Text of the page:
Technicality dooms petition to block sale of Groton cable company
Groton — A petition calling for a halt to the sale of Thames Valley Communications has been rejected on technical grounds on the advice of the city's attorney.
City Mayor Marian Galbraith, a proponent of the sale, said the petition did not contain the full text of the ordinance approved by a vote of the City Council. That vote initially approved sale of TVC to CTP Investors, LLC, a private investment management firm.
The city plans to sell the municipally-owned cable and Internet service, a subsidiary of Groton Utilities, for $150,000 because of multi-million dollar annual losses.
While the petition contains the exact language used for the resolution voted on by the City Council at the Nov. 19 meeting, it apparently does not contain the language of the entire ordinance. The City Charter says "said petition shall contain the full text of the ordinance to be repealed."
The petition, with the then-required 20 certified signatures, was filed on Wednesday. However, charter revisions that took effect on Thursday require significantly more signatures before a petition may be considered. The revised charter states that a petition must be signed "by qualified electors of the city equal in number to at least five percent of the electors registered at the last regular municipal election."
Mike Boucher, a city resident who submitted the petition and gathered the signatures, said he was disappointed the petition was not accepted.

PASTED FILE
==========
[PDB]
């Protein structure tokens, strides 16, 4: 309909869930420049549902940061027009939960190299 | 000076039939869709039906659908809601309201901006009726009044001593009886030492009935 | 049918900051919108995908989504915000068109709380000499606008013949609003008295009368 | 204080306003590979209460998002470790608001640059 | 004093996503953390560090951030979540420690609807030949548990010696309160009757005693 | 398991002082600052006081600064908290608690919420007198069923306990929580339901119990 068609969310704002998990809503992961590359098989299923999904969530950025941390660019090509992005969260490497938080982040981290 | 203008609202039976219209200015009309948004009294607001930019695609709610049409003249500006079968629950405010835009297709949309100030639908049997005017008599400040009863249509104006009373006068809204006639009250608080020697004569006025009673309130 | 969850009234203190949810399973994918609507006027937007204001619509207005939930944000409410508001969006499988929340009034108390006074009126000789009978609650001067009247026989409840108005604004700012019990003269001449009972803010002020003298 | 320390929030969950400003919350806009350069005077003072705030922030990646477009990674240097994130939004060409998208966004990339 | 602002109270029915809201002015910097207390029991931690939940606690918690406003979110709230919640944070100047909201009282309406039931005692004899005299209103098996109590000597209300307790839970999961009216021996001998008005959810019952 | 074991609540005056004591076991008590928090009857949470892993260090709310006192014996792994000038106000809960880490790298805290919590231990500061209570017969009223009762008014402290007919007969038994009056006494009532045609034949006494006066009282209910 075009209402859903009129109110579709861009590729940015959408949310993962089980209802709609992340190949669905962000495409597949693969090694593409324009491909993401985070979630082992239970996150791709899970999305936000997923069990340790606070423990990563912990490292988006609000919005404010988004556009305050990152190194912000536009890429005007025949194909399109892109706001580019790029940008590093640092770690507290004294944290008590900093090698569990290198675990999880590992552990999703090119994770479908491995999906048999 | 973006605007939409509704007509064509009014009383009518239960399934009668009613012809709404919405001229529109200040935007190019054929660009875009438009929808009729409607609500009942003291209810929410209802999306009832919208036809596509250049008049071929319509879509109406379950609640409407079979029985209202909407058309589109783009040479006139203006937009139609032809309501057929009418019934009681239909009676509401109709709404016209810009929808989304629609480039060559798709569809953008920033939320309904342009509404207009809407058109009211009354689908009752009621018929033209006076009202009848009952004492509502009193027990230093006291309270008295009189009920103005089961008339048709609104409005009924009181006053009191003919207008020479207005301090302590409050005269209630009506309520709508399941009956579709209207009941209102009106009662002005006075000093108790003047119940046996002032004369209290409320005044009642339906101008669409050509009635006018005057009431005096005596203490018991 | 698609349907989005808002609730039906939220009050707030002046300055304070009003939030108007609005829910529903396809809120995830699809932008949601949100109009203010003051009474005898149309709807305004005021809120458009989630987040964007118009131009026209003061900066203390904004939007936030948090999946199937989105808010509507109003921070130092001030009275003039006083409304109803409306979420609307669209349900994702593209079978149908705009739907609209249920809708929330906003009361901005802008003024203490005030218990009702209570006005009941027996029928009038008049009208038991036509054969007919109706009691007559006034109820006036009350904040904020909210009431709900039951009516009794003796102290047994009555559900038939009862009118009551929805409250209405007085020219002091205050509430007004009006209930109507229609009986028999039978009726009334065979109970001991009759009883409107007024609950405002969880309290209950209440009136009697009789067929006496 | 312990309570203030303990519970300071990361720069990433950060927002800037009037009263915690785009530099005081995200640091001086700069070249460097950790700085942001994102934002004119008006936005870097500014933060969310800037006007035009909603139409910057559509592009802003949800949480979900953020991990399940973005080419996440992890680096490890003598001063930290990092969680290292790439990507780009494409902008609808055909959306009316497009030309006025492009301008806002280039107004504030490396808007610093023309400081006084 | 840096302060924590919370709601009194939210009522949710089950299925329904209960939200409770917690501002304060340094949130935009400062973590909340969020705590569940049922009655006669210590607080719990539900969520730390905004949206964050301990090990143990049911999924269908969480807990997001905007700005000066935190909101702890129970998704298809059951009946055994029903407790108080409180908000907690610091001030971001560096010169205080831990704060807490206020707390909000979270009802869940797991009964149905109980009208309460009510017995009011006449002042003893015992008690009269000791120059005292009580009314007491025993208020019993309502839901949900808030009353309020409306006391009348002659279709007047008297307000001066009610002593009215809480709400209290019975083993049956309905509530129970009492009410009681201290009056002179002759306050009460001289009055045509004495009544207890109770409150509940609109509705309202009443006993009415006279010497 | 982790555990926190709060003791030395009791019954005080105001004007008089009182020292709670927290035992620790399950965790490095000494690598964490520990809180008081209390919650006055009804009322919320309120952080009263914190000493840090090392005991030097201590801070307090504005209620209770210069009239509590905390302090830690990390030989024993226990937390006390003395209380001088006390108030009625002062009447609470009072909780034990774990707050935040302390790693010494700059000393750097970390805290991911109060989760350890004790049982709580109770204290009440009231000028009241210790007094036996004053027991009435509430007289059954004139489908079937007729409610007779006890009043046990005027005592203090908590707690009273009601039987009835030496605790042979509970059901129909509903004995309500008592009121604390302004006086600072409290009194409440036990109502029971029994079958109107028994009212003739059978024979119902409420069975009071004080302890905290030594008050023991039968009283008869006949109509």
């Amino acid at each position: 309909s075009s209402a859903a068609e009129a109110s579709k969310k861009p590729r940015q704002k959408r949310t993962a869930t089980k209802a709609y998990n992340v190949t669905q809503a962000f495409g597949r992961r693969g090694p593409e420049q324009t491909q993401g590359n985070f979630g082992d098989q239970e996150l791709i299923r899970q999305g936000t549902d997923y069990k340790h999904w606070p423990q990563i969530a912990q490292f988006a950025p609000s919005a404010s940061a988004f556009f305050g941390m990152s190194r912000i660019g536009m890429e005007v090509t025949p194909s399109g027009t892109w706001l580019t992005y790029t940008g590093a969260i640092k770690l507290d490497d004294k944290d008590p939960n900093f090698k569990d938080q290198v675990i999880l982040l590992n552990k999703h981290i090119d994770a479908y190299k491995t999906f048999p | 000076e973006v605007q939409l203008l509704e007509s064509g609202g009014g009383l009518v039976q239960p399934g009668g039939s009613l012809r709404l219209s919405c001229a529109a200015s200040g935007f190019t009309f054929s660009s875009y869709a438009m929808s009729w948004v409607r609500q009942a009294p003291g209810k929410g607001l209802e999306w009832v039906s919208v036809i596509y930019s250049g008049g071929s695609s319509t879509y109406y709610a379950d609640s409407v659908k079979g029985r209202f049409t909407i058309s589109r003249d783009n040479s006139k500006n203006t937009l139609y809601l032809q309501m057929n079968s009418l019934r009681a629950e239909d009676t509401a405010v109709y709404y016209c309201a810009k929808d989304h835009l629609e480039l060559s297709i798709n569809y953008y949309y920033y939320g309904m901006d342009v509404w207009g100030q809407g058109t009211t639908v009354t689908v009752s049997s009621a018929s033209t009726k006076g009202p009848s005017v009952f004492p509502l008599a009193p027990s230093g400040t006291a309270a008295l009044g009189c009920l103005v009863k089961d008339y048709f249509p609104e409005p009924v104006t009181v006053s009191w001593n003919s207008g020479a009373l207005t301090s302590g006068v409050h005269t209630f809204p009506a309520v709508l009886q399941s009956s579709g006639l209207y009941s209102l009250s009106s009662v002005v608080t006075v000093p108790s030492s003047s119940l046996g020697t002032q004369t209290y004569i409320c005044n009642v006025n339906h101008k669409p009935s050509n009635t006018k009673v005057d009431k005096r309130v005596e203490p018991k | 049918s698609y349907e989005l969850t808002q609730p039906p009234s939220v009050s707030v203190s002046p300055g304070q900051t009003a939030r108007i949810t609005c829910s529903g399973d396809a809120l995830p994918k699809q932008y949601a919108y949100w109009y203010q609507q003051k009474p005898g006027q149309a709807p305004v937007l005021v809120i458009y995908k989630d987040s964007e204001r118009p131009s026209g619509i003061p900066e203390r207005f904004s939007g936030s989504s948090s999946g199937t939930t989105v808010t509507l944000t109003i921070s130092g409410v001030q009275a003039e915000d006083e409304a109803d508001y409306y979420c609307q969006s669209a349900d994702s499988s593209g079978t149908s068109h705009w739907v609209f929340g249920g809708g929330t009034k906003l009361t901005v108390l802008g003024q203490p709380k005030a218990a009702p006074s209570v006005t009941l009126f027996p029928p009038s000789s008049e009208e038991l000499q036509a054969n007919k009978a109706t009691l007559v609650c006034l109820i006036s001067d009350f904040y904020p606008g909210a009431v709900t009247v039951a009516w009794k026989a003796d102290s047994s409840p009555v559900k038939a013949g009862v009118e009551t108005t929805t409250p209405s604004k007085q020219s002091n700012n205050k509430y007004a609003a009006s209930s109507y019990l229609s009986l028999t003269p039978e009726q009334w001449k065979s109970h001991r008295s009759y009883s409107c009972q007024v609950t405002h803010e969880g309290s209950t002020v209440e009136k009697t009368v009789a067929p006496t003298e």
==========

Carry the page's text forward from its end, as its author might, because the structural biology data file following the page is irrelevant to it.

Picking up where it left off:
"The problem doesn't go away," Boucher said. "If I have to go out and get 200 to 250 signatures, that's not a problem. It's more work on my part but I want to see what's best for TVC employees."
Boucher said he and other residents have asked for a delay in the sale because of too many unanswered questions about TVC finances and the suddenness of the city's decision to sell the company at a bargain price.
Galbraith said she is researching answers to the many questions raised about TVC at recent public meetings, but said the sale is in the best interests of the city.
"We cannot continue to run TVC," she said.
A final City Council vote on the sale is scheduled for Dec. 17.
Stories that may interest you
The New London school district, plagued by scandal even as it attempts to build a reputation for its magnet school offerings, is busy this summer filling some of the 76 vacancies reported as of June 21.
Natives of southeastern Connecticut graduate from colleges and universities around the country.
Maddie Martin, 20, was born with Alport syndrome, a genetic mutation that affects her kidneys, eyes and ears. A transplant was needed to save her life and in June, Tammy McManaway of Lisbon decided to donate a kidney to her.
As temperatures soared on Saturday, festival-goers built sandcastles, enjoyed the rides, and sampled from the vendors lining Main Street at the 19th annual Celebrate East Lyme.